The Unapologetic Mathematician

Mathematics for the interested outsider

Different kinds of rings

There are a number of different kinds of rings differentiated (sorry) by properties of their multiplications. Most of them lead into their own specialized areas of study. I mentioned that a ring may or may not be commutative, and it may or may not have an identity, but there are a few more that will be useful.

One initially counterintuitive idea is that it’s entirely possible that a ring has “zero divisors”: two nonzero elements that multiply to give zero. Imagine starting with two copies of the integers, \mathbb{Z} and \bar{\mathbb{Z}}, writing elements of the second copy as integers with a bar over them. Now consider pairs of elements, one from each copy, (a,\bar{b}). Add pairs by adding the two components, but multiply them like this:
(a,\bar{b})(c,\bar{d})=(ac,\bar{ad+bc})
Notice that the product of any two elements of \bar{\mathbb{Z}} is zero! Weird. Eerie.

To be explicit: an element of this ring coming from \bar{\mathbb{Z}} is (0,\bar{a}). We calculate the product:
(0,\bar{a})(0,\bar{b})=(00,\bar{0b+a0})=(0,\bar{0})

So, any element a for which there is a b so that ab=0 is called a left zero divisor. Right zero divisors are defined similarly. If a ring has no zero divisors, so the product of two nonzero elements is always nonzero, we call it an “integral domain”. The integers are just such an integral domain, fittingly enough.

Now if a ring has a multiplicative identity we can start talking about multiplicative inverses. We say an element a has a left inverse b if ba=1, or a right inverse c if ac=1. If a ring has both a left and a right inverse they’re the same, since
b=b1=b(ac)=(ba)c=1c=c
In this case we call a a unit and write its inverse as a^{-1}. We can also see that an element having a left (right) inverse cannot be a left (right) zero divisor:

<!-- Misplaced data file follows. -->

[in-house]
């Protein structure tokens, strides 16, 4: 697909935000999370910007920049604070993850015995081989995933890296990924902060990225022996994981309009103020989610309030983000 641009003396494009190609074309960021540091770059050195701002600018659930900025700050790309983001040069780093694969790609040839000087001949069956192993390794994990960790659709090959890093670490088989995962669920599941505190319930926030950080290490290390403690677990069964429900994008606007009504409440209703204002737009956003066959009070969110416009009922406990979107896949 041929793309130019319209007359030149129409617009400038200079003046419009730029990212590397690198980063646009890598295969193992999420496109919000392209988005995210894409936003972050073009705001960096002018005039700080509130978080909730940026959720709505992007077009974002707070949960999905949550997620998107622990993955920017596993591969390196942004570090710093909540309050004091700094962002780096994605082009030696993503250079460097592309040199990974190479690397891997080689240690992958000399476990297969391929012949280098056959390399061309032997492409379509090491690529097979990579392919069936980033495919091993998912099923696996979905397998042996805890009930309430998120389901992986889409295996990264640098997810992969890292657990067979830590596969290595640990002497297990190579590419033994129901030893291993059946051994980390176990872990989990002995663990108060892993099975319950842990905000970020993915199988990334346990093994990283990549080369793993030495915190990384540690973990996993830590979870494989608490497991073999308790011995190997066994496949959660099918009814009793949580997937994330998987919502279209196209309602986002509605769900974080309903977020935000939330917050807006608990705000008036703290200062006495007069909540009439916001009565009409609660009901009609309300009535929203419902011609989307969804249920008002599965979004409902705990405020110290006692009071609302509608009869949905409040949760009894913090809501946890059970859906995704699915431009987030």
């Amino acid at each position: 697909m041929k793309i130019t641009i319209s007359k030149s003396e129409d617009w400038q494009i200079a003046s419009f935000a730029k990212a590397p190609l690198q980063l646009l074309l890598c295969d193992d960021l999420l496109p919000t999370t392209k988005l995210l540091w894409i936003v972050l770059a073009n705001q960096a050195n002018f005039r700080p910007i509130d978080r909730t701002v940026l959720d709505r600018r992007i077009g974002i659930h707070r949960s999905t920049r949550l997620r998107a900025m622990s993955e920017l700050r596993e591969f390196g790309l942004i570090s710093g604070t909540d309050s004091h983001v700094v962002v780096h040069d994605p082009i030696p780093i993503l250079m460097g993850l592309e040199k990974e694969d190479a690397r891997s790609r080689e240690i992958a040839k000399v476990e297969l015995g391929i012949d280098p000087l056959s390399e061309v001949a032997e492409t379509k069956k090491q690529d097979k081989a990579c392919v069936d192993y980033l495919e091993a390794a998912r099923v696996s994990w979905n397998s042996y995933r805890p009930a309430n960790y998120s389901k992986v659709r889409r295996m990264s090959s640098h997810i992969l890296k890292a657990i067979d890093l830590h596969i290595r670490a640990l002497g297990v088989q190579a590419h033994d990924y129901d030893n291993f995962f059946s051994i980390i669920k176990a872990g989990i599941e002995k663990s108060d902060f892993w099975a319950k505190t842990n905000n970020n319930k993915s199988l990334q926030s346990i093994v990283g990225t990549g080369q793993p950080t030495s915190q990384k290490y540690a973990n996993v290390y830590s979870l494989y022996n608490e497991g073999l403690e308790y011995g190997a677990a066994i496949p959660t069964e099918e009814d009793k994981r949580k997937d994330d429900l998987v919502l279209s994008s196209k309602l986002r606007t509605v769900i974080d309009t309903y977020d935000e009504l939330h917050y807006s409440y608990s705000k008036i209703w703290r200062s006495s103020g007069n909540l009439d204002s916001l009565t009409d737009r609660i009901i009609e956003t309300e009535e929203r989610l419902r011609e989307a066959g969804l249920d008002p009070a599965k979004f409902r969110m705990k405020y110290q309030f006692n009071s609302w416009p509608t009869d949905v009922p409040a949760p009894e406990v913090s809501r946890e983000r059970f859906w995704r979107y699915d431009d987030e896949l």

ax=0\Rightarrow x=1x=(ba)x=b(ax)=b0=0
If every nonzero element of a ring is a unit, we call it a division ring.

In the case of commutative rings, all these distinctions between “left” and “right” (zero divisors, inverses, etc.) disappear, since multiplication doesn’t care about the order of the factors. We actually have a special name for a commutative division ring: we call it a “field”, though everyone else in the world except the Belgians seems to call it a “(dead) body” (körper, corps, поле, test, lichaam, …).

[EDIT: added explicit calculation verifying that elements from \bar{\mathbb{Z}} in the example are zero-divisors.]

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March 29, 2007 - Posted by | Ring theory

3 Comments »

  1. Why is the product of any two elements of Zbar zero? Would you spell this out?

    Comment by Me | March 31, 2007 | Reply

  2. In case of Russian language also: поле = field. This is for commutative division ring. In noncommutative case we use another word: тело = body. :)

    (I am not mathematician, so maybe it’s better to verify.)

    Comment by osman | May 14, 2007 | Reply

  3. [...] since would both work equally well. The point here is that they differ by multiplication by a unit, and so each divides the other. This sort of thing happens in the divisibility preorder for any [...]

    Pingback by Euclid’s Algorithm for Polynomials « The Unapologetic Mathematician | August 5, 2008 | Reply


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